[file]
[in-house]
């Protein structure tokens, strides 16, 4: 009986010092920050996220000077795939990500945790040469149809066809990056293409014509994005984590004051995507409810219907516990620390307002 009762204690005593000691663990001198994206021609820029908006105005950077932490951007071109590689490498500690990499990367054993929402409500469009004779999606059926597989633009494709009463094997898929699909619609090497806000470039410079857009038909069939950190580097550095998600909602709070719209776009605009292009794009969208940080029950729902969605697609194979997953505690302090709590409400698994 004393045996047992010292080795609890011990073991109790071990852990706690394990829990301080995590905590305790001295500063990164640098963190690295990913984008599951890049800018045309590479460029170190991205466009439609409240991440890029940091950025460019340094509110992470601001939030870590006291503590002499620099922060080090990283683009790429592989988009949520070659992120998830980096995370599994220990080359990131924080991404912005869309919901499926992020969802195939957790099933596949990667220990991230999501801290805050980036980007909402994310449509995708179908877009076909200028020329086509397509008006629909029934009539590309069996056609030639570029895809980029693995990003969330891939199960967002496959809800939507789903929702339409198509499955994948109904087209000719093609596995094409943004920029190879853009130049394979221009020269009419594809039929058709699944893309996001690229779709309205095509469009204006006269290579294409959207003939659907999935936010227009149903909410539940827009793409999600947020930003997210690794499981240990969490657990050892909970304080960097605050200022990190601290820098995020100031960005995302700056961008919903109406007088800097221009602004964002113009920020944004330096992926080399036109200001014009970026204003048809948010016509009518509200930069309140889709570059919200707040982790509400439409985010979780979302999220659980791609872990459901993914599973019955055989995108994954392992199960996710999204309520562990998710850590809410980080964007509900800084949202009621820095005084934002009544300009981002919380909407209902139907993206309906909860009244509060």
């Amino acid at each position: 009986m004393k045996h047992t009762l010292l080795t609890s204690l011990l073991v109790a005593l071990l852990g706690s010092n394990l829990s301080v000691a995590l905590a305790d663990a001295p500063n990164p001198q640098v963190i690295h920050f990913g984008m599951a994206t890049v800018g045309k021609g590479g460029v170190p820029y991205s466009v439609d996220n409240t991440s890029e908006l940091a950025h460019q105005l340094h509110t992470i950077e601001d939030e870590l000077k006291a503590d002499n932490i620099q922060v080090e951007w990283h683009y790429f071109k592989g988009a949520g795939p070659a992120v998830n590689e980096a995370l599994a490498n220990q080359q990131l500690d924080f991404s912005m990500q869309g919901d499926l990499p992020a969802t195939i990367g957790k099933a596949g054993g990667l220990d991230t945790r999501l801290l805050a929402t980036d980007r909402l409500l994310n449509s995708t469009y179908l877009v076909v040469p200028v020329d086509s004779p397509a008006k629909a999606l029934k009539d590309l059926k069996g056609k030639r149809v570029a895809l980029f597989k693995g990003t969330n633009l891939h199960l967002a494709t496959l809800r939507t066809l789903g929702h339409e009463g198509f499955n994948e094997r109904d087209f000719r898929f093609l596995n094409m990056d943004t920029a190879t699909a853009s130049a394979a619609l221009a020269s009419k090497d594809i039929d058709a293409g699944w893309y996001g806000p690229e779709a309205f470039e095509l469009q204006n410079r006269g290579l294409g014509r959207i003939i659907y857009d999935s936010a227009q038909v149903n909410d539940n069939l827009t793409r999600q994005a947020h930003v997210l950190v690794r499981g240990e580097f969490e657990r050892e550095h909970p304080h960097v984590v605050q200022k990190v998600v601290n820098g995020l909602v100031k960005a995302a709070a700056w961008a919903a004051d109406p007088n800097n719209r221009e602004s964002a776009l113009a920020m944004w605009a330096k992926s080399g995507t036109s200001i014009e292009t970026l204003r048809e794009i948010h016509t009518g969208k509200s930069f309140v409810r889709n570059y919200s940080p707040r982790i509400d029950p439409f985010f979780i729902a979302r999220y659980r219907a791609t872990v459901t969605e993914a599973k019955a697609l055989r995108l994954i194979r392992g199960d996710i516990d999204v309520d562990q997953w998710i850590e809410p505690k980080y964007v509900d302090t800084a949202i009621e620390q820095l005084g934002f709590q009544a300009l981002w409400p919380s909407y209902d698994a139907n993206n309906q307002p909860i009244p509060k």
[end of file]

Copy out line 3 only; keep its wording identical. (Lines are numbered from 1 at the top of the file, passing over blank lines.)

């Amino acid at each position: 009986m004393k045996h047992t009762l010292l080795t609890s204690l011990l073991v109790a005593l071990l852990g706690s010092n394990l829990s301080v000691a995590l905590a305790d663990a001295p500063n990164p001198q640098v963190i690295h920050f990913g984008m599951a994206t890049v800018g045309k021609g590479g460029v170190p820029y991205s466009v439609d996220n409240t991440s890029e908006l940091a950025h460019q105005l340094h509110t992470i950077e601001d939030e870590l000077k006291a503590d002499n932490i620099q922060v080090e951007w990283h683009y790429f071109k592989g988009a949520g795939p070659a992120v998830n590689e980096a995370l599994a490498n220990q080359q990131l500690d924080f991404s912005m990500q869309g919901d499926l990499p992020a969802t195939i990367g957790k099933a596949g054993g990667l220990d991230t945790r999501l801290l805050a929402t980036d980007r909402l409500l994310n449509s995708t469009y179908l877009v076909v040469p200028v020329d086509s004779p397509a008006k629909a999606l029934k009539d590309l059926k069996g056609k030639r149809v570029a895809l980029f597989k693995g990003t969330n633009l891939h199960l967002a494709t496959l809800r939507t066809l789903g929702h339409e009463g198509f499955n994948e094997r109904d087209f000719r898929f093609l596995n094409m990056d943004t920029a190879t699909a853009s130049a394979a619609l221009a020269s009419k090497d594809i039929d058709a293409g699944w893309y996001g806000p690229e779709a309205f470039e095509l469009q204006n410079r006269g290579l294409g014509r959207i003939i659907y857009d999935s936010a227009q038909v149903n909410d539940n069939l827009t793409r999600q994005a947020h930003v997210l950190v690794r499981g240990e580097f969490e657990r050892e550095h909970p304080h960097v984590v605050q200022k990190v998600v601290n820098g995020l909602v100031k960005a995302a709070a700056w961008a919903a004051d109406p007088n800097n719209r221009e602004s964002a776009l113009a920020m944004w605009a330096k992926s080399g995507t036109s200001i014009e292009t970026l204003r048809e794009i948010h016509t009518g969208k509200s930069f309140v409810r889709n570059y919200s940080p707040r982790i509400d029950p439409f985010f979780i729902a979302r999220y659980r219907a791609t872990v459901t969605e993914a599973k019955a697609l055989r995108l994954i194979r392992g199960d996710i516990d999204v309520d562990q997953w998710i850590e809410p505690k980080y964007v509900d302090t800084a949202i009621e620390q820095l005084g934002f709590q009544a300009l981002w409400p919380s909407y209902d698994a139907n993206n309906q307002p909860i009244p509060k």